The British GT Championship made an action-packed return to Oulton Park as Flick Haigh became the first woman to claim overall pole, and then an overall victory, and the second race was cancelled after Noah’s Ark-like levels of rain flooded parts of the track.

In a way, the cancellation will be a mixed blessing to two of the teams that set out their stalls as ones to watch this season but for different reasons.

Barwell Motorsport’s pairing of Phil Keen and Jon Minshaw showed why they are always title contenders as a storming charge from the duo in race one was only stopped as Keen tried to squeeze through a too small gap passing a Team HARD Ginetta and promptly broke the Lamborghini Hurac├ín’s front wheel.

That incident, which saw them relegated to fourth after a second pitstop, had gotten Keen’s adrenaline going for what was set to be an exciting second race but four laps behind the safety car was more than enough for the race director to call the race to a very premature end with drivers – including Rick Parfitt – praising the decision. Sadly though, it denied the thousands of fans lining the British circuit the chance to see what could have been a classic British GT race.

Optimum Motorsport might have been secretly pleased by the cancellation – not that they would ever admit it. After claiming an historic victory – featuring a typically reliable Jonny Adam stint to ensure Darren Turner and Yelmer Buurman couldn’t close up to him – things turned on their head somewhat as Adam aquaplaned into the barriers on his way to the grid for race two as he looked to overtake a GT4 car and hit a puddle.

Going straight to the pits to fix the rear suspension, the 2017 Le Mans 24 Hours winner came out of the garage just as the race was red flagged. Taking a place at the back of the grid, it looked like it could have been an hour long struggle for the Aston Martin racer if the race had gone ahead.

What hasn’t been settled though, is what is happening with the race. There is talk that championship points will be awarded, with the decision going to the championship stewards for a final decision. That would mean Keen & Minshaw get awarded victory in GT3 and the lead of the championship in the weeks leading up to the second round of the season at Rockingham.

Thankfully for everyone at Oulton Park, the first race was filled with so much action it was hard to believe it was only an hour long.

Starting under the safety car because of the rain, Haigh made a lightning getaway when the race went green with Parfitt – who had complained about the Bentley Continental‘s performance in wet weather – looking like he was stood still.

Minshaw however, was almost the opposite as he climbed up from seventh – via a first corner barging match with TF Sport’s Mark Farmer which saw the latter spin onto the grass at pit exit – to second in no time at all and set about closing down Haigh’s 6.7s gap at the head of the field.

He got close to overhauling Haigh, but the Optimum racer pitted almost as soon as the pit window opened with 35 minutes to go on the clock. Minshaw elected to hand the Lamborghini over to Keen a lap later, but Adam’s out-lap meant Keen came out just behind in second place.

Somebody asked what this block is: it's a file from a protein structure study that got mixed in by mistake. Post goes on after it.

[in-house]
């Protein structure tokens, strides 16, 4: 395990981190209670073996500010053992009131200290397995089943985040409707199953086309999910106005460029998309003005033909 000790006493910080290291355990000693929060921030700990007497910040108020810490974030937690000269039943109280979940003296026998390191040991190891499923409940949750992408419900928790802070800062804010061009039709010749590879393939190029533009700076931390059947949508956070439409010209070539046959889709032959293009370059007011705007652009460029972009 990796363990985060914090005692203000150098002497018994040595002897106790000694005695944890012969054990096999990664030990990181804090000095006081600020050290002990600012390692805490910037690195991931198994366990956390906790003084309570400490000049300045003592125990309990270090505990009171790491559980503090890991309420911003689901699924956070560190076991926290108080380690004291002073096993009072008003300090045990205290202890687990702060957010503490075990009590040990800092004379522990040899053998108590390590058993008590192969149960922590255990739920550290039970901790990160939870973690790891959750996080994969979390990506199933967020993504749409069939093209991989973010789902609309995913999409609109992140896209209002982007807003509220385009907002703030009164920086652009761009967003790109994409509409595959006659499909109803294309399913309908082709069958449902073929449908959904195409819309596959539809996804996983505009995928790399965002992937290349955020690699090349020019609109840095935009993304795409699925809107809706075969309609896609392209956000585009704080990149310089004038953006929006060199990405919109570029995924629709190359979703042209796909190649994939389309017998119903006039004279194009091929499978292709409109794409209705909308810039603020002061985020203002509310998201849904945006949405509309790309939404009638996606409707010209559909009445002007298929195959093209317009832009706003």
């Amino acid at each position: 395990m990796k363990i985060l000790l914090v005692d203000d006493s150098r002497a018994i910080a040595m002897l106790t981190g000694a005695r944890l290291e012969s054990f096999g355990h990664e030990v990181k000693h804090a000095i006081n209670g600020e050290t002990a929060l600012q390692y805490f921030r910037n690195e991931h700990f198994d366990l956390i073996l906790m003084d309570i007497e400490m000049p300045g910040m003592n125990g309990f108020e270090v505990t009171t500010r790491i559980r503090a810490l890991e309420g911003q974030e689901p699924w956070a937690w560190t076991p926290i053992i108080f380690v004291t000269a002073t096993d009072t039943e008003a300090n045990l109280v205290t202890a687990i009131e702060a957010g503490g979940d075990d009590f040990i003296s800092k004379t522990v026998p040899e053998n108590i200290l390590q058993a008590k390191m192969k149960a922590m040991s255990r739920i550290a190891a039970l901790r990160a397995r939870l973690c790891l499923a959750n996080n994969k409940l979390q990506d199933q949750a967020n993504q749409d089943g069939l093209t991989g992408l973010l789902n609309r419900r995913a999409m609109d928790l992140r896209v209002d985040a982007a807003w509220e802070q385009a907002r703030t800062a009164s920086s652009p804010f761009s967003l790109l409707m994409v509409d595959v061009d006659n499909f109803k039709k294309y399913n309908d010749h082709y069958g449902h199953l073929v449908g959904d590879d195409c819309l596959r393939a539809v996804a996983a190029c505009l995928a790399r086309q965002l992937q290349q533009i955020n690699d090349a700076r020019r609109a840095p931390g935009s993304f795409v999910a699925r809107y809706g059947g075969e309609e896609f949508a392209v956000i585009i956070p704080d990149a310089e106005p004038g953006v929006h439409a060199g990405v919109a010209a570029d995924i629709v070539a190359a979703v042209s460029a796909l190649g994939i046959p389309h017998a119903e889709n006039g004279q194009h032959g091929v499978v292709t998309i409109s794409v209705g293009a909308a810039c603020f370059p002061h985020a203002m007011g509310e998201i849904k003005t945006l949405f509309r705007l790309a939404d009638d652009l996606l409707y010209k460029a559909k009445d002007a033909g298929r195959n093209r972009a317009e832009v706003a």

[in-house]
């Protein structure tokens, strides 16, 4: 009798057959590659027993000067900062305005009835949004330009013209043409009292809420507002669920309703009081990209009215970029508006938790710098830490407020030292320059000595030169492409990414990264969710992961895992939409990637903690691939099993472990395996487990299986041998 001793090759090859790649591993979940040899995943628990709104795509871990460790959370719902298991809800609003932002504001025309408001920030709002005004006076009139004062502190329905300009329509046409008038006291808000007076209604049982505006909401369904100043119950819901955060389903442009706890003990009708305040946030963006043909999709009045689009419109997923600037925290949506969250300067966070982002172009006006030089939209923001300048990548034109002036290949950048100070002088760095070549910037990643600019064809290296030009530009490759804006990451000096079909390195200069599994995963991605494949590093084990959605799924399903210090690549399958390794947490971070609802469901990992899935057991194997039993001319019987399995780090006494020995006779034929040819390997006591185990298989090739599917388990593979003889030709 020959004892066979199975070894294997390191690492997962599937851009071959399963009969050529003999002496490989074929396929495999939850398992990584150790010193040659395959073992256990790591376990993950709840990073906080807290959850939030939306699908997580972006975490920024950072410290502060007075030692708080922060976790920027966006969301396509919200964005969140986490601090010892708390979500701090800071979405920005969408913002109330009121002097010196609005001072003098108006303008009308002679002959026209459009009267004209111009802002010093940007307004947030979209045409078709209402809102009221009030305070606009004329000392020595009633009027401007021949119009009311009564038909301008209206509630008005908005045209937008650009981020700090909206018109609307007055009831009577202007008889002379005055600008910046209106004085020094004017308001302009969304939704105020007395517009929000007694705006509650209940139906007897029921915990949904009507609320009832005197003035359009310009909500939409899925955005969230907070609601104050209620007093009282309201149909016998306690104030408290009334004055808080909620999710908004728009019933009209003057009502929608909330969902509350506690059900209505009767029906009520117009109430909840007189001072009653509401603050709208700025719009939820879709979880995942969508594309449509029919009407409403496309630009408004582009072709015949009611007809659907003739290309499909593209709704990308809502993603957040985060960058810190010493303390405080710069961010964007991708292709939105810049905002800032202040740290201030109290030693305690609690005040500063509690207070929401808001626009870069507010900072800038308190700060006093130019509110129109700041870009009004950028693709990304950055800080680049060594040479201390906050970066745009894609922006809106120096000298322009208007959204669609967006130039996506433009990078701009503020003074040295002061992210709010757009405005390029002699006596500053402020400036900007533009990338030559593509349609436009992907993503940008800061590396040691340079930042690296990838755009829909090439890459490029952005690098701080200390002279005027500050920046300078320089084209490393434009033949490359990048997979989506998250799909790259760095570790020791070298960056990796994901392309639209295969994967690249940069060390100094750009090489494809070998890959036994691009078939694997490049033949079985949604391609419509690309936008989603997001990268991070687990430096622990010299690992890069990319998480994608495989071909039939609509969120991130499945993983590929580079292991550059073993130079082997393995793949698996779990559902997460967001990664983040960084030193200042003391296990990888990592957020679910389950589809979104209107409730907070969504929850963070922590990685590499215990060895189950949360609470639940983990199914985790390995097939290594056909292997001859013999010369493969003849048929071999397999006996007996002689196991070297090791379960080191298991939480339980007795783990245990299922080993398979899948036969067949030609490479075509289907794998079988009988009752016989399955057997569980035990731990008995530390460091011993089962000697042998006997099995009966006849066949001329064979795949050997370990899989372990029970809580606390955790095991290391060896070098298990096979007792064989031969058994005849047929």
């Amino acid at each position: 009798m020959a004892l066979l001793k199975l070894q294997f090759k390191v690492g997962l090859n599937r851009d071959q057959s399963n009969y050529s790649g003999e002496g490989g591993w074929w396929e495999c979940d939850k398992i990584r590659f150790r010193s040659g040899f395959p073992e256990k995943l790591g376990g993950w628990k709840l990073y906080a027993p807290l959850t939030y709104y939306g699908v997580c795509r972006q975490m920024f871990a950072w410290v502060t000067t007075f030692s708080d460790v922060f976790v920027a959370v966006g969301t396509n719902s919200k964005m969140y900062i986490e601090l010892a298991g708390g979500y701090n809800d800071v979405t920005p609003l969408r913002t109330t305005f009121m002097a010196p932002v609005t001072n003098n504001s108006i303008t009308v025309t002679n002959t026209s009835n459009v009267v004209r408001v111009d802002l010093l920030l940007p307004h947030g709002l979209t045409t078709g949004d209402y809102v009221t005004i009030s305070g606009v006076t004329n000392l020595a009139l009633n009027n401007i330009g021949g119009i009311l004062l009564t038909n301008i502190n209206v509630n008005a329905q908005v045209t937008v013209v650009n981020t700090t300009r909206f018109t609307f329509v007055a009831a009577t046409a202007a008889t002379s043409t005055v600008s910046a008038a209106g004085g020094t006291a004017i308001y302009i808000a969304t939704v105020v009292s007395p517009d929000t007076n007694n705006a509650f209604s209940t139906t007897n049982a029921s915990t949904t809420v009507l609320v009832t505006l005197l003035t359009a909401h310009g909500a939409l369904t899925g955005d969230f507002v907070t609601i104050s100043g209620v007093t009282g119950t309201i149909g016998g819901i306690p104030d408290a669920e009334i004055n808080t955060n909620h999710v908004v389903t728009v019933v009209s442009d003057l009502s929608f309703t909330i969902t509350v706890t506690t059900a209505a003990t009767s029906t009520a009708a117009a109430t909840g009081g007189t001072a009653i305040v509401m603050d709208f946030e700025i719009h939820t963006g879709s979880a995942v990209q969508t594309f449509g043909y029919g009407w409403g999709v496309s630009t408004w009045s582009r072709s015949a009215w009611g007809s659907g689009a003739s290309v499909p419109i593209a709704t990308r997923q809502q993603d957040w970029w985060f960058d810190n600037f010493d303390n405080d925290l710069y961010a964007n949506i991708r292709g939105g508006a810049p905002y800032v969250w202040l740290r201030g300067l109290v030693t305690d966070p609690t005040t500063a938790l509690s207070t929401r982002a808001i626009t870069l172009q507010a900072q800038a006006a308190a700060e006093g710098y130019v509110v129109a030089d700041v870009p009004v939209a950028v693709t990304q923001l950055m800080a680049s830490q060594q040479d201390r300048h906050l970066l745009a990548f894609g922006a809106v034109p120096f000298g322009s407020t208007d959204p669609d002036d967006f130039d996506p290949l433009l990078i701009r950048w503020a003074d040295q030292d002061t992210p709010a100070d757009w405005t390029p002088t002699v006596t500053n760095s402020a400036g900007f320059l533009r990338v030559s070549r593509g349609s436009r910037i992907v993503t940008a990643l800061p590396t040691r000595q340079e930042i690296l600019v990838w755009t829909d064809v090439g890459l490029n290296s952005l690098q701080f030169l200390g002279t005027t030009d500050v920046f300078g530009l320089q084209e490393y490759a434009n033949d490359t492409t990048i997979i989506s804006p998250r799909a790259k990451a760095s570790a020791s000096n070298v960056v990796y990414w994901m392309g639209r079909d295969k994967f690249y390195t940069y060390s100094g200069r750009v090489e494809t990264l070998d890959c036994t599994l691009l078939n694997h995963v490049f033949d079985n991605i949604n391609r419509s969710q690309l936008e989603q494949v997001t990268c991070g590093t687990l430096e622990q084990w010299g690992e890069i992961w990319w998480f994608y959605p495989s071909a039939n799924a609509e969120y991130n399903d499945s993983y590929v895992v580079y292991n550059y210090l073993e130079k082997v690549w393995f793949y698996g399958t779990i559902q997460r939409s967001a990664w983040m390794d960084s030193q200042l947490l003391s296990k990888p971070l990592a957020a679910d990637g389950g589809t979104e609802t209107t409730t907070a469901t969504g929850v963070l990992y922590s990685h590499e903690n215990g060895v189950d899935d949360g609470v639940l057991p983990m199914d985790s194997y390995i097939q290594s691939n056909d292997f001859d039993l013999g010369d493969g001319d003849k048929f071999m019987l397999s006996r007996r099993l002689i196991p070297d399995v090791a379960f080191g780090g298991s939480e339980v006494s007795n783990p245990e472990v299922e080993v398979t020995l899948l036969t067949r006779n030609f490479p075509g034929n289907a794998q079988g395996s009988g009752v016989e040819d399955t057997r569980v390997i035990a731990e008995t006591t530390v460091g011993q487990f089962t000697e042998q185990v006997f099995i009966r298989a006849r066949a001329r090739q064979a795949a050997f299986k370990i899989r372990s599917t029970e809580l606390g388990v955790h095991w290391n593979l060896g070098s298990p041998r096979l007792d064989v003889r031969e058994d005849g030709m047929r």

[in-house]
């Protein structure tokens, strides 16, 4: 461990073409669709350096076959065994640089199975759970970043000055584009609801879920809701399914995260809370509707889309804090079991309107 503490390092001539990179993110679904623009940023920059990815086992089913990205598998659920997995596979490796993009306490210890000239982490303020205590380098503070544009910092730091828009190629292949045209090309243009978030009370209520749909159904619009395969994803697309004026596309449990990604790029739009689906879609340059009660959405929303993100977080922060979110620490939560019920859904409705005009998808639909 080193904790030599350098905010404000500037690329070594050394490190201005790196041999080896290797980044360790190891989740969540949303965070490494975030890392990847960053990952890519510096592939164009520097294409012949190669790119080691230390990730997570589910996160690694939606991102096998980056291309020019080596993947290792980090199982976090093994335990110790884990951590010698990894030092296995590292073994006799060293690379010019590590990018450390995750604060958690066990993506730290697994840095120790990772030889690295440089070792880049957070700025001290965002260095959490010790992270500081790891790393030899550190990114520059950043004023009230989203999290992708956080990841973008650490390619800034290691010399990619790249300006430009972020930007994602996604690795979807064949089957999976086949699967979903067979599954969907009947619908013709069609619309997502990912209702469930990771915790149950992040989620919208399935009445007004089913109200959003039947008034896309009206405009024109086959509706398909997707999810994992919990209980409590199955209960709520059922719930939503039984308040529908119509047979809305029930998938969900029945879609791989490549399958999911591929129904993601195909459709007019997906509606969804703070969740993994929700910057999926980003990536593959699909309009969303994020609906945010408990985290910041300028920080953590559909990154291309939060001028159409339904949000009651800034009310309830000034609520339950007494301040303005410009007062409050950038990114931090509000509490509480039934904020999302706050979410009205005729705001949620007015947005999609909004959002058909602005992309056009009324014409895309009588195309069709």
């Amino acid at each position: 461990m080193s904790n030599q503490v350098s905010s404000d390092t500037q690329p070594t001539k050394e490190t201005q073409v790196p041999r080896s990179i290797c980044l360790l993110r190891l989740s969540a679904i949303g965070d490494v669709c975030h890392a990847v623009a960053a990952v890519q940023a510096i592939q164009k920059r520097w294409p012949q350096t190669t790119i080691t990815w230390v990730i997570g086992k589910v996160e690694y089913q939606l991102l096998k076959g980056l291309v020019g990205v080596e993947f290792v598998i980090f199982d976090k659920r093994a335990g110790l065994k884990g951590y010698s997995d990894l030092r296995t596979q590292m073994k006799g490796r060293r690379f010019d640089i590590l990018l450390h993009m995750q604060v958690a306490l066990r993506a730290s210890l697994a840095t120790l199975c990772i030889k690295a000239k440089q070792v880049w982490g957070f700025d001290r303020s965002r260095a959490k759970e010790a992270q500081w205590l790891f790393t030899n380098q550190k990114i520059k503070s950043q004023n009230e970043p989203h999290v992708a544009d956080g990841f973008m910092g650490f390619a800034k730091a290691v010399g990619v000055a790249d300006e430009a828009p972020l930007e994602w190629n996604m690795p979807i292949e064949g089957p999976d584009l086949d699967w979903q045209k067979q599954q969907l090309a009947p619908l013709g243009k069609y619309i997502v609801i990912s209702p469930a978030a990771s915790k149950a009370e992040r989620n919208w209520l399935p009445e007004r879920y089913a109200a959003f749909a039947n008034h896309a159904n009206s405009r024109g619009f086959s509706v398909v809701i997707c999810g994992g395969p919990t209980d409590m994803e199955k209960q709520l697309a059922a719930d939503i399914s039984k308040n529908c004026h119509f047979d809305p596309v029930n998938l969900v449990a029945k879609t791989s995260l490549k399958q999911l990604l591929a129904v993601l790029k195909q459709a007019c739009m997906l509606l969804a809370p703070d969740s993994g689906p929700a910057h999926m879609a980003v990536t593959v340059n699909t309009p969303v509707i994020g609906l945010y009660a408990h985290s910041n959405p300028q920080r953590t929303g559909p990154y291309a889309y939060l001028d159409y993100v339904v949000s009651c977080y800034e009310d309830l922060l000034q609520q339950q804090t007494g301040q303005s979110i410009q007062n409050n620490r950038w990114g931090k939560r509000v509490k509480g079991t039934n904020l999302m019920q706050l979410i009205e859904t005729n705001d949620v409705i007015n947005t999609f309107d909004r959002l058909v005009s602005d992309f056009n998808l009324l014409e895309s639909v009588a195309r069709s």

It looked like a titanic struggle was about to unfold with Keen getting under the rear wing of the Aston at many points until he tried to pass Callum Hawkins-Row’s Ginetta going into Druids. Adam had got past fine, but Hawkins-Row ever so slightly moved back onto the racing line and through no fault of his own clipped the Lamborghini.

The resulting pitstop allowed Darren Turner in the Beechdean Aston Martin and Yelmer Buurman in the ERC Sport Mercedes-AMG GT3 to claim spots on the podium.

Buurman though wasn’t happy to stay in third and as the race wound down to the chequered flag the Dutchman was flying. He looked like he’d soon be past the Vantage but he didn’t count on Turner’s determination – in what was surprisingly just his second British GT race – and the pair didn’t swap positions despite Buurman pulling alongside going into the final corner.

Behind fourth-placed Keen was the sister Barwell Lamborghini of Leo Machitski and Patrick Kujala. Machitski was having quite a battle with Sam De Haan in the third Barwell car with De Haan not showing any rookie nerves as he jostled the Russian in the early stages. Ultimately though Kujala held off De Haan’s team-mate Jonny Cocker and the pair came home fifth and sixth respectively.

Seventh place went to Callum Macleod & Ian Loggie as the pair coped with the conditions well to finish top of the Team Parker Racing cars with Rob Bell and Shaun Balfe just behind as the pair recovered from a blown turbo which wrecked their qualifying.

If GT3 was intense, GT4 was even more so as Track-Club repeated their race one victory from last season as Adam Balon and new team-mate Ben Barnicoat – who had never raced at Oulton Park prior to this weekend – put in what has to be the best out-lap in their McLaren 570S to leap past the Century Motorsport BMW M4 GT4 and the HHC Motorsport Ginetta G55 which were both battling for the lead in the opening stint.

What makes Track-Club’s win even more remarkable was the fact that an ECU issue in testing on Friday led to the team having to use a brand new McLaren for practice, qualifying and the race.

In the early stages, Callum Pointon held a handy lead over Ben Green with the Ginetta doing better around the dips and climbs of Oulton with the Tolman Motorsport McLarens squabbling over third.

However, come the pitstops and that all changed as a time penalty for all-Silver pairings benefitted Pro/Ams like track-club and shuffled the order entirely.

At the flag, it was Ben Tuck in the Century BMW who finished second on the road but a penalty for a short pitstop pushed the pair off the podium and allowed McLaren Juniors Charlie Fagg & Michael O’Brien to claim a one-two with the second Century BMW of Ricky Collard and Jack Mitchell claiming third.